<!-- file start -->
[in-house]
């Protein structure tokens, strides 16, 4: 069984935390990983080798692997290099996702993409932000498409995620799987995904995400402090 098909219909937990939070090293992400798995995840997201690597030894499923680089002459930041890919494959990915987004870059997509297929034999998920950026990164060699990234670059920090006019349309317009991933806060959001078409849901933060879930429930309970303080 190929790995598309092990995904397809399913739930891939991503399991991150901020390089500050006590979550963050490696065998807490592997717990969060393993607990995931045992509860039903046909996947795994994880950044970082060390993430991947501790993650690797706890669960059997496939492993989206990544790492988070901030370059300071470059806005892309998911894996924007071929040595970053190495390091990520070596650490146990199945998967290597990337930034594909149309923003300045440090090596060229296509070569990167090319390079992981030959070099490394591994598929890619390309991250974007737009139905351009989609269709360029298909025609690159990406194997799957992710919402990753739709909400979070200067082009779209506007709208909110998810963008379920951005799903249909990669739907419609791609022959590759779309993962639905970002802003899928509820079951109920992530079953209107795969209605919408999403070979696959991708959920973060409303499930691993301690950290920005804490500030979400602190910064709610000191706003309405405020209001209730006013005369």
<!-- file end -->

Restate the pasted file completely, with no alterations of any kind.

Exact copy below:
[in-house]
């Protein structure tokens, strides 16, 4: 069984935390990983080798692997290099996702993409932000498409995620799987995904995400402090 098909219909937990939070090293992400798995995840997201690597030894499923680089002459930041890919494959990915987004870059997509297929034999998920950026990164060699990234670059920090006019349309317009991933806060959001078409849901933060879930429930309970303080 190929790995598309092990995904397809399913739930891939991503399991991150901020390089500050006590979550963050490696065998807490592997717990969060393993607990995931045992509860039903046909996947795994994880950044970082060390993430991947501790993650690797706890669960059997496939492993989206990544790492988070901030370059300071470059806005892309998911894996924007071929040595970053190495390091990520070596650490146990199945998967290597990337930034594909149309923003300045440090090596060229296509070569990167090319390079992981030959070099490394591994598929890619390309991250974007737009139905351009989609269709360029298909025609690159990406194997799957992710919402990753739709909400979070200067082009779209506007709208909110998810963008379920951005799903249909990669739907419609791609022959590759779309993962639905970002802003899928509820079951109920992530079953209107795969209605919408999403070979696959991708959920973060409303499930691993301690950290920005804490500030979400602190910064709610000191706003309405405020209001209730006013005369």